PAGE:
A New Pope, A New Curia – A New Church?


During the conclave and the preceding Congress of Cardinals, as it was becoming clear that there was a widespread desire for extensive reform of the curia, I came across one observation that intrigued me. This noted the tradition that the heads of all curial departments automatically resign when the papacy becomes vacant, so that one of the first tasks of any new pope is to confirm the previous incumbents in their posts – or to replace them with new appointments, as he sees fit. One indication of the new pope’s commitment to curial reform, would be the time he took to complete the process (usually, within 24 hours). A speedy process would imply largely leaving the old guard in possession – but a lengthy process could suggest a fairly comprehensive overhaul. So, I began scouring the news pages for reports of the confirmations or new appointments. By the weekend, there were still none. Instead, we were told that Pope Paul had asked all those affected to remain in their posts as before – but only provisionally, while he gave the matter serious deliberation. Remarkably, this applied not only to the heads of departments, but also to their deputies.

Francis has provisionally reappointed the heads of the curial departments. Provisional being the operative word, as he says he wants to pray and reflect before making permanent decisions. This should have some within the Curia thinking about brushing up their CVs. Where Pope Benedict XVI often spoke of strengthening the church, Pope Francis is speaking about mercy and the need to “protect creation.” The new Pope is already shaking things up in the Vatican with his actions and words, but he can’t do it alone. Just as a president or prime minister can put their personality into a government, so the Pope can nurture a certain culture within the church. But even in the Vatican, no man is an island. Who Francis picks to help him will say a lot about the way he wants the church to work.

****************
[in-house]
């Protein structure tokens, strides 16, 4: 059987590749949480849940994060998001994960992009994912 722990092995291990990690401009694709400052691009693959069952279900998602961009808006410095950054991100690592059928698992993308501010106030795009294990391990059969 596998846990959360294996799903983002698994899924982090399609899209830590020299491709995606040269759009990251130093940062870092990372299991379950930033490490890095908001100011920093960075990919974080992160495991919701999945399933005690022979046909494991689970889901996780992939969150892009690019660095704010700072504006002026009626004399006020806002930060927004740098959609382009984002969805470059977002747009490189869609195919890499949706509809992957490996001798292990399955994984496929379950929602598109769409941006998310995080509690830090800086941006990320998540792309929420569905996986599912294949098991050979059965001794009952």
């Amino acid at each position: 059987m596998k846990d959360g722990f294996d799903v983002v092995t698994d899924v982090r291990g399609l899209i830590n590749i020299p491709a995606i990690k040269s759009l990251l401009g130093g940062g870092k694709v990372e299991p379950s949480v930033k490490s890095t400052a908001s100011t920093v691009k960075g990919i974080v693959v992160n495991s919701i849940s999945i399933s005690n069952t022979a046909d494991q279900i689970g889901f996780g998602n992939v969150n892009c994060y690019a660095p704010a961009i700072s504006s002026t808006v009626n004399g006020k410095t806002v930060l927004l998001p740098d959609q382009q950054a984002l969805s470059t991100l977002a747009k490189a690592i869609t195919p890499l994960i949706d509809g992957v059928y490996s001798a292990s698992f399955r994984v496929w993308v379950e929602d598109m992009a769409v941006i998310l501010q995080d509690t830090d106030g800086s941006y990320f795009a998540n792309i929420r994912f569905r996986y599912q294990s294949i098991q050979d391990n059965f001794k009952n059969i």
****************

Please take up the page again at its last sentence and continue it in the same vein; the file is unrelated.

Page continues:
CBC News

It seems that root and branch reform may be on the way.

If that is the case, he will be strengthened in his resolve by knowledge of the deep revulsion for the curial status quo that is said to have been on display during the conclave. When first elected,  Francis joked that the cardinals had gone “to the ends of the earth” (Argentina) to find their man. This is true not only geographically, but also symbolically. Although he was a part-time member of a handful of curial commissions, he has never worked in the Vatican. The symbolism extends also to the much remarked simplicity of his personal style and clothing: this does more than illustrate his determination to transform the church into one that is “poor, and for the poor”. The ostentation and finery that have been so conspicuous in the past, and are now thankfully on the way out, were also the outward signs of a monarchical, power -crazed system of governance: a modern day Holy Roman Empire. The changes in style we have seen are much more than changes of style alone – they are important indications of a planned fundamental change in Vatican culture.

Will he succeed? One of the surprises in the selection of Francis, was his age. It had been widely expected that the conclave would go for a much younger man. He is the same age though as John XXIII was on accession – another surprise choice, who soon embarked on the biggest reform the church has seen, with the summoning of the Second Vatican Council. The reforms and decisions of the Council were widely welcomed – but as is well known, were fiercely resisted by the curia, which soon began a process of undermining the progress that had been achieved. As I watch with fascination the early days of Francis’ papacy: are we about to see a deep reform of the Curia so that, instead of blocking more general and much – needed reform as it has previously done – it could  instead become an instrument of reform?

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